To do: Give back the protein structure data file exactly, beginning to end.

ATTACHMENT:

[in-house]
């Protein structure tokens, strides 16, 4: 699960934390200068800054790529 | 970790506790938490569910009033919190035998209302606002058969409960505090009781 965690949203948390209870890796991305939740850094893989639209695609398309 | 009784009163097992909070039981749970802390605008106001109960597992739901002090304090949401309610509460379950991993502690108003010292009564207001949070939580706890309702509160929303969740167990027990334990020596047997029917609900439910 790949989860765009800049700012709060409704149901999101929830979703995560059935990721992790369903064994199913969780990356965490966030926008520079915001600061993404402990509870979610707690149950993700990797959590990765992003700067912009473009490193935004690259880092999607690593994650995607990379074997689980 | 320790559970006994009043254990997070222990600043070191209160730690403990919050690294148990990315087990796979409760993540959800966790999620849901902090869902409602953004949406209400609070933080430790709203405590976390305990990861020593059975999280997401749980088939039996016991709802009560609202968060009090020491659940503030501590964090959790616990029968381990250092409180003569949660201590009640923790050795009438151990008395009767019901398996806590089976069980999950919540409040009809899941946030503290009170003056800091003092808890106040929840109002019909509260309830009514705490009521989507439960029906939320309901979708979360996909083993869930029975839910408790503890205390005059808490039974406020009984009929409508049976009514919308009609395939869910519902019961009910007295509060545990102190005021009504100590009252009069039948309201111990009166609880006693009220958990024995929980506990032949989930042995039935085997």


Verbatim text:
[in-house]
């Protein structure tokens, strides 16, 4: 699960934390200068800054790529 | 970790506790938490569910009033919190035998209302606002058969409960505090009781 965690949203948390209870890796991305939740850094893989639209695609398309 | 009784009163097992909070039981749970802390605008106001109960597992739901002090304090949401309610509460379950991993502690108003010292009564207001949070939580706890309702509160929303969740167990027990334990020596047997029917609900439910 790949989860765009800049700012709060409704149901999101929830979703995560059935990721992790369903064994199913969780990356965490966030926008520079915001600061993404402990509870979610707690149950993700990797959590990765992003700067912009473009490193935004690259880092999607690593994650995607990379074997689980 | 320790559970006994009043254990997070222990600043070191209160730690403990919050690294148990990315087990796979409760993540959800966790999620849901902090869902409602953004949406209400609070933080430790709203405590976390305990990861020593059975999280997401749980088939039996016991709802009560609202968060009090020491659940503030501590964090959790616990029968381990250092409180003569949660201590009640923790050795009438151990008395009767019901398996806590089976069980999950919540409040009809899941946030503290009170003056800091003092808890106040929840109002019909509260309830009514705490009521989507439960029906939320309901979708979360996909083993869930029975839910408790503890205390005059808490039974406020009984009929409508049976009514919308009609395939869910519902019961009910007295509060545990102190005021009504100590009252009069039948309201111990009166609880006693009220958990024995929980506990032949989930042995039935085997």